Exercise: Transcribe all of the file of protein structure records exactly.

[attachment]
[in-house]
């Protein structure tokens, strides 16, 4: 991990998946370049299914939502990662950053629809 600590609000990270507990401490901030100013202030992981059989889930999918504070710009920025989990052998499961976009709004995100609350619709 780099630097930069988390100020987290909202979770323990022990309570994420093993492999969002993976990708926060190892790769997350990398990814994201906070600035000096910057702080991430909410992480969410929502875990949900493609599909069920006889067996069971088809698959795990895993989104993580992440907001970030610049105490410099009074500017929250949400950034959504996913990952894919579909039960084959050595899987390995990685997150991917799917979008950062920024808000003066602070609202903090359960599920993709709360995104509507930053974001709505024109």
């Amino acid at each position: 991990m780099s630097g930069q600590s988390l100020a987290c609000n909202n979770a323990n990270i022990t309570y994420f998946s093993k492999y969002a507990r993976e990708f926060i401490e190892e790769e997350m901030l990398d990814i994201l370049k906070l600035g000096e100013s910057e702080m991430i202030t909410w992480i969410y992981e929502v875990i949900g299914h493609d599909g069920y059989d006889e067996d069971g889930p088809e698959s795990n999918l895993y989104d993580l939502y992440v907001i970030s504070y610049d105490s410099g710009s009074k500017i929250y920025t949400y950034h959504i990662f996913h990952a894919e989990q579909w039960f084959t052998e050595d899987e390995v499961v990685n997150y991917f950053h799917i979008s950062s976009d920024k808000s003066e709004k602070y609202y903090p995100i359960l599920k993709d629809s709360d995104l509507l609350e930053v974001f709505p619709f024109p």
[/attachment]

[in-house]
């Protein structure tokens, strides 16, 4: 991990998946370049299914939502990662950053629809 600590609000990270507990401490901030100013202030992981059989889930999918504070710009920025989990052998499961976009709004995100609350619709 780099630097930069988390100020987290909202979770323990022990309570994420093993492999969002993976990708926060190892790769997350990398990814994201906070600035000096910057702080991430909410992480969410929502875990949900493609599909069920006889067996069971088809698959795990895993989104993580992440907001970030610049105490410099009074500017929250949400950034959504996913990952894919579909039960084959050595899987390995990685997150991917799917979008950062920024808000003066602070609202903090359960599920993709709360995104509507930053974001709505024109």
């Amino acid at each position: 991990m780099s630097g930069q600590s988390l100020a987290c609000n909202n979770a323990n990270i022990t309570y994420f998946s093993k492999y969002a507990r993976e990708f926060i401490e190892e790769e997350m901030l990398d990814i994201l370049k906070l600035g000096e100013s910057e702080m991430i202030t909410w992480i969410y992981e929502v875990i949900g299914h493609d599909g069920y059989d006889e067996d069971g889930p088809e698959s795990n999918l895993y989104d993580l939502y992440v907001i970030s504070y610049d105490s410099g710009s009074k500017i929250y920025t949400y950034h959504i990662f996913h990952a894919e989990q579909w039960f084959t052998e050595d899987e390995v499961v990685n997150y991917f950053h799917i979008s950062s976009d920024k808000s003066e709004k602070y609202y903090p995100i359960l599920k993709d629809s709360d995104l509507l609350e930053v974001f709505p619709f024109p």